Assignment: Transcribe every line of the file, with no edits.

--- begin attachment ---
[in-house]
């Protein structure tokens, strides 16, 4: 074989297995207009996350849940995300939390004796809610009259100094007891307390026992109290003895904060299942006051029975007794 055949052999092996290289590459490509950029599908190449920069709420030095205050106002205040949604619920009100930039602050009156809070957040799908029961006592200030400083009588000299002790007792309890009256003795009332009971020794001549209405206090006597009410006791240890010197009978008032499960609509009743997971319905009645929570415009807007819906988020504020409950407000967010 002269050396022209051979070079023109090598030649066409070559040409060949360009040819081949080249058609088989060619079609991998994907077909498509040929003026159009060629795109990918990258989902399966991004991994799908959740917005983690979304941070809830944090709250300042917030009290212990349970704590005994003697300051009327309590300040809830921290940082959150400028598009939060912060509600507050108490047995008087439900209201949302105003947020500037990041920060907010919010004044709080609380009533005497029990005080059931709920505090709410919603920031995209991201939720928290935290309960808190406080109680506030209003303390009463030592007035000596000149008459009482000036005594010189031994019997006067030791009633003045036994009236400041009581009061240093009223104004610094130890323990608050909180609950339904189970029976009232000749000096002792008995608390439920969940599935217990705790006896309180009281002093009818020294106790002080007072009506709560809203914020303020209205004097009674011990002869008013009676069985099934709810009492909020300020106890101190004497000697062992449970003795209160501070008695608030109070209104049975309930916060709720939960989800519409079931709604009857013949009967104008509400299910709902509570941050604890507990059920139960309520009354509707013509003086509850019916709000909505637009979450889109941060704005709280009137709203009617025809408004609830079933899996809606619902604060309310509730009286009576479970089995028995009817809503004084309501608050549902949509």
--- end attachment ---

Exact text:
[in-house]
């Protein structure tokens, strides 16, 4: 074989297995207009996350849940995300939390004796809610009259100094007891307390026992109290003895904060299942006051029975007794 055949052999092996290289590459490509950029599908190449920069709420030095205050106002205040949604619920009100930039602050009156809070957040799908029961006592200030400083009588000299002790007792309890009256003795009332009971020794001549209405206090006597009410006791240890010197009978008032499960609509009743997971319905009645929570415009807007819906988020504020409950407000967010 002269050396022209051979070079023109090598030649066409070559040409060949360009040819081949080249058609088989060619079609991998994907077909498509040929003026159009060629795109990918990258989902399966991004991994799908959740917005983690979304941070809830944090709250300042917030009290212990349970704590005994003697300051009327309590300040809830921290940082959150400028598009939060912060509600507050108490047995008087439900209201949302105003947020500037990041920060907010919010004044709080609380009533005497029990005080059931709920505090709410919603920031995209991201939720928290935290309960808190406080109680506030209003303390009463030592007035000596000149008459009482000036005594010189031994019997006067030791009633003045036994009236400041009581009061240093009223104004610094130890323990608050909180609950339904189970029976009232000749000096002792008995608390439920969940599935217990705790006896309180009281002093009818020294106790002080007072009506709560809203914020303020209205004097009674011990002869008013009676069985099934709810009492909020300020106890101190004497000697062992449970003795209160501070008695608030109070209104049975309930916060709720939960989800519409079931709604009857013949009967104008509400299910709902509570941050604890507990059920139960309520009354509707013509003086509850019916709000909505637009979450889109941060704005709280009137709203009617025809408004609830079933899996809606619902604060309310509730009286009576479970089995028995009817809503004084309501608050549902949509």